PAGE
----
Today it’s all about the mailbag on the podcast and we’re answering nine different questions ranging from life insurance to Social Security benefits from an ex to investment strategy. There’s a lot on your mind and we’ll do our best to address as many different topics as possible.
Want to save time? Click the timestamps below to jump ahead to specific spots in the episode.
What You’ll Learn:
Your questions are a big part of our show and we do our best to answer a couple on most of the episodes we release, but we’ve had so many questions that it’s time to dedicate the entire podcast to what you’re curious about.
The great thing about an episode like this is we get to bounce around to a variety of different topics. The wide range hopefully allows you to find something that relates to your situation or addresses a specific retirement question you’re curious about.
With this format for the podcast today, we won’t do as much summarizing on what we discussed because it’s shorter pieces of information but a great number of pieces than we’re accustomed to. However, we want to give you an idea of what you can expect. So, here is the list of topics Joel will dive into during this episode of Money Wisdom:
- Leaving a legacy to your children.
- Receiving Social Security from a previous spouse.
- Taking Social Security early to pay off a mortgage.
- Life Insurance as a retirement income strategy.
- Handling investments without professional guidance.
- Long-term care coverage.
- Holding cash out of fear for a market crash.
As you can see, it’s a busy show but one with a lot of information. If you ever have a financial concern or question, please send us a question through the site or give us a call and we’d be happy to sit down and spend some time discussing your situation.
[0:34] – Question #1: My father-in-law recently passed away and left us some money we weren’t expecting. We don’t really need it so we want to give it to our son because he could really use it. But I’m worried he’ll blow it on a Camaro and that will be the end of it. Do you have any suggestions?
[1:48] – Question #2: I just heard I can get half of my ex-husband’s Social Security check. Is that true?
[5:46] – Question #3: Should I start Social Security at 62 to help pay off my house before I retire?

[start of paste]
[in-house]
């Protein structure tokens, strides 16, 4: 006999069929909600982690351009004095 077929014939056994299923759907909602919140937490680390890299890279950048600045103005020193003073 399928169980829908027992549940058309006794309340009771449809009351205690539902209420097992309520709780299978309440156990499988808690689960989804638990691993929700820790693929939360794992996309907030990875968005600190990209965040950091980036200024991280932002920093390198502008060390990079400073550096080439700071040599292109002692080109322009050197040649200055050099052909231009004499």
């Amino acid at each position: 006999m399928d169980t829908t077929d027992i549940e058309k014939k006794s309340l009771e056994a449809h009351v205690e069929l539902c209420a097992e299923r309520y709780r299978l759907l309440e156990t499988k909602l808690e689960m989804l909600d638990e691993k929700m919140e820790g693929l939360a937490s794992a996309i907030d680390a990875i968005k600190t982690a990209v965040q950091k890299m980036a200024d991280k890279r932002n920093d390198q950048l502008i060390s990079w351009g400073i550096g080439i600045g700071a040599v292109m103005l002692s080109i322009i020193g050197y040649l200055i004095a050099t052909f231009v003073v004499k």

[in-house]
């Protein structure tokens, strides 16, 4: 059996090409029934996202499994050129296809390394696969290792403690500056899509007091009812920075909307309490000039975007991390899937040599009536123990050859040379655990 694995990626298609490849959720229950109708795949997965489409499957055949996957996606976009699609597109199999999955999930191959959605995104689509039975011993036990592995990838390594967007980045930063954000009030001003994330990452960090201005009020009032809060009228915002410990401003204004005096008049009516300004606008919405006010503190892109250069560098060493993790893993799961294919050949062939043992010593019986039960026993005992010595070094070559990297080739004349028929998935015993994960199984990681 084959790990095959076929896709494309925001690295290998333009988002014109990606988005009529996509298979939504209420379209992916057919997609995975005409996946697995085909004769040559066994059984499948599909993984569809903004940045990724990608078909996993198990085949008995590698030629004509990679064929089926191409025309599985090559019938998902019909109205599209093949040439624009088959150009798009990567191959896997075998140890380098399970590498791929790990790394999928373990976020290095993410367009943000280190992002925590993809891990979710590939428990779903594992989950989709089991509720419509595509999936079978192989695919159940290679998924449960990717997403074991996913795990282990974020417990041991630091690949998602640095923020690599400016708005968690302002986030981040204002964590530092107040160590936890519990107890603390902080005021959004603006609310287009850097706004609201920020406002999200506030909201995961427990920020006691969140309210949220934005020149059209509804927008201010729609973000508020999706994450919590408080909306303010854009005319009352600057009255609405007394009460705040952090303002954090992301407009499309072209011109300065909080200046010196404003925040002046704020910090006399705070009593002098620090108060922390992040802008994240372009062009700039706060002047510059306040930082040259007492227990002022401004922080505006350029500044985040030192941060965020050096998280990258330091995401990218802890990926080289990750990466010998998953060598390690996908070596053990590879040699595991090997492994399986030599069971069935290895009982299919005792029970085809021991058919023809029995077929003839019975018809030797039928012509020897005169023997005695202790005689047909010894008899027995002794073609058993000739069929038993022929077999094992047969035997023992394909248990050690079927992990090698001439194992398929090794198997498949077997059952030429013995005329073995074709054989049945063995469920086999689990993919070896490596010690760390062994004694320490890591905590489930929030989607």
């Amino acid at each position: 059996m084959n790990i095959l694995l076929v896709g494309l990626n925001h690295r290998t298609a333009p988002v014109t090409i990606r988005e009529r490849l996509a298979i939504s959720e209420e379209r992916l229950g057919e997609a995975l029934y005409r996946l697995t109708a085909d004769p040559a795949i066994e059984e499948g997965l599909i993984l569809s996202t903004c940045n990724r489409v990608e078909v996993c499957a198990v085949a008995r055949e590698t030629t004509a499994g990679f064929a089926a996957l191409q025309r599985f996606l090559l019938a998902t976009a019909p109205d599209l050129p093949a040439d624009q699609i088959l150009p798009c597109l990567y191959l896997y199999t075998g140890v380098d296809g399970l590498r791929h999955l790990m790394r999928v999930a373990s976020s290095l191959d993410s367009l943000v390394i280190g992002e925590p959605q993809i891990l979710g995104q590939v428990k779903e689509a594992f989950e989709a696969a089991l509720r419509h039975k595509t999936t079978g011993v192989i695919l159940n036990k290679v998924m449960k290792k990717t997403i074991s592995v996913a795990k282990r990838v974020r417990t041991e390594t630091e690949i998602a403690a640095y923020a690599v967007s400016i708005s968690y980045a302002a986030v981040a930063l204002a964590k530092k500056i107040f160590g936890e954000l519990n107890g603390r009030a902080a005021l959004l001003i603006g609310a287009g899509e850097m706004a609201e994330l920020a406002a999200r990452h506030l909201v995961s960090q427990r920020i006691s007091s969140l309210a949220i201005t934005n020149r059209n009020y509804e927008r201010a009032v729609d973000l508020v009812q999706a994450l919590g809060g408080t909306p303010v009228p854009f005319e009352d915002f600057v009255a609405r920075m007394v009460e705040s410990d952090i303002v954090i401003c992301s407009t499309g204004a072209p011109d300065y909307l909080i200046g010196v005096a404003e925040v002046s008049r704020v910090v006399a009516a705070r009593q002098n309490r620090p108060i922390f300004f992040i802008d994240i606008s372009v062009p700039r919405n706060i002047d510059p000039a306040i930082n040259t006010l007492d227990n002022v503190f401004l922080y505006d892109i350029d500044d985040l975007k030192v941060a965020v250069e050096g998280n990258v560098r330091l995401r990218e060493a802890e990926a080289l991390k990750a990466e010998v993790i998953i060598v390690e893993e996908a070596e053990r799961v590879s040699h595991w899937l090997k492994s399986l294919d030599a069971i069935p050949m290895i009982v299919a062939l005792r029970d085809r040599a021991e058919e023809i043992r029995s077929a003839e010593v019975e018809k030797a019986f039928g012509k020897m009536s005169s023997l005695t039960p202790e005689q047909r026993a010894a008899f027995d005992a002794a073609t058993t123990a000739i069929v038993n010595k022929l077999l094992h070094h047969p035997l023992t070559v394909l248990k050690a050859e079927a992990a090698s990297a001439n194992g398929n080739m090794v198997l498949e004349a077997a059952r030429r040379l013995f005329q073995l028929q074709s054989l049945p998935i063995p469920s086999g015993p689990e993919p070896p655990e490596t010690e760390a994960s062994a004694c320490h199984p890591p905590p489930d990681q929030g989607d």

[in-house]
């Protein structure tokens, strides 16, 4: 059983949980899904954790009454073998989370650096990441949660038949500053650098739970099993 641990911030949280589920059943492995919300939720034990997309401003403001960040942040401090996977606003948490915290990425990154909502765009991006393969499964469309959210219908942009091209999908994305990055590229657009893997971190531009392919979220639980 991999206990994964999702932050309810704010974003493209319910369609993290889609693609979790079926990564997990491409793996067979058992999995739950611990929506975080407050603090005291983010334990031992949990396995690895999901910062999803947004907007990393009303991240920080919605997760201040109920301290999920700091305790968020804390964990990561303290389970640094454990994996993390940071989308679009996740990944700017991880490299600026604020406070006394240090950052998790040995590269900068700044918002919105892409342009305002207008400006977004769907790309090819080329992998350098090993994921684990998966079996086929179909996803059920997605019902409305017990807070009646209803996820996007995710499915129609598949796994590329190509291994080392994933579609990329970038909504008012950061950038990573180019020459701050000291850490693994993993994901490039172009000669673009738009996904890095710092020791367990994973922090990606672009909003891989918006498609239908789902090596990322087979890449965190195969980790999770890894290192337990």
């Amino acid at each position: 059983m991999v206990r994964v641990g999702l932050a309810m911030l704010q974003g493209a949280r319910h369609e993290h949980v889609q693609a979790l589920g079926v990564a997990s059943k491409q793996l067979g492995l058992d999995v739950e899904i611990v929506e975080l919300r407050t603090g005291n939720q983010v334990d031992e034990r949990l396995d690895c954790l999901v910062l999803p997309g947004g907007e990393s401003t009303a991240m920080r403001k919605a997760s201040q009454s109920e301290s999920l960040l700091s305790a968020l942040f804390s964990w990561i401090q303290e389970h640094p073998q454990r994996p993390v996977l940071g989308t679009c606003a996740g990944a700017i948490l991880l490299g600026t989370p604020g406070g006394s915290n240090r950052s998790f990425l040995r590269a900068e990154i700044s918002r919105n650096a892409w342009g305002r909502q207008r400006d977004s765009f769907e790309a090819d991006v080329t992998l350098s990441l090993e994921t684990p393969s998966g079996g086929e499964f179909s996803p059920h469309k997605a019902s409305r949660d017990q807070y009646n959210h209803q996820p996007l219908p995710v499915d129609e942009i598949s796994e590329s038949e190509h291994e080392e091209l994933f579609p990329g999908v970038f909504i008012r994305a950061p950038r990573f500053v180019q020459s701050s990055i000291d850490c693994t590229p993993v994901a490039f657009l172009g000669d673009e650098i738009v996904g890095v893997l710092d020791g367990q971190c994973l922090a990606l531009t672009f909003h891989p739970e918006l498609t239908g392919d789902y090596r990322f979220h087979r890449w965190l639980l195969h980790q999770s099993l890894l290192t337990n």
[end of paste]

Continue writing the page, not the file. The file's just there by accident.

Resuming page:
[7:07] – Are there penalties for someone that takes Social Security while still working?
[8:05] – Question #4: I’ve heard about a strategy of using life insurance to create income for yourself in retirement. Is this a legitimate strategy?
[11:00] – Question #5: My husband wants to leave a lot of money to the kids, but I’ve worked hard to retire and I don’t want to save for the rest of my life. What do you see as a reasonable amount to leave as a legacy?
[13:02] – Question #6: There’s a section on my 401(k) statement showing that I can expect to create an income of about $4,000/month from my current account balance. How reliable is that number?
[16:22] – Question #7: I have an MBA and I understand investments well, so I’ve always handled my portfolio myself. Is there really any reason for me to work with an advisor?
[17:44] – A study of mutual funds over 10-year periods found investors made less than the fund actually generated. Here’s how that happens.
[20:49] – Question #8: My husband and I plan to take care of each other as we get older unless one of us is in poor health. How much long-term care coverage do we need?
[23:18] – Question #9: I’m anticipating a market crash any day now, so I have about half of my IRA in cash. That means I have about $350K that’s not really making any money. How long should I wait before I reinvest it?
Thanks for checking out our latest episode of the Money Wisdom podcast. We’ll talk to you again next week!
“One of the biggest advantages that you have in working with an advisor is the advisor is going to keep you from doing the wrong thing at the wrong time.”– Joel Johnson, Money Wisdom Podcast
3 Related Items & Resources:
- Will You Avoid These Retirement Catastrophes?
- Breaking Down Social Security Myths
- The Retirement Gridiron – What Football Can Teach Us About Retirement
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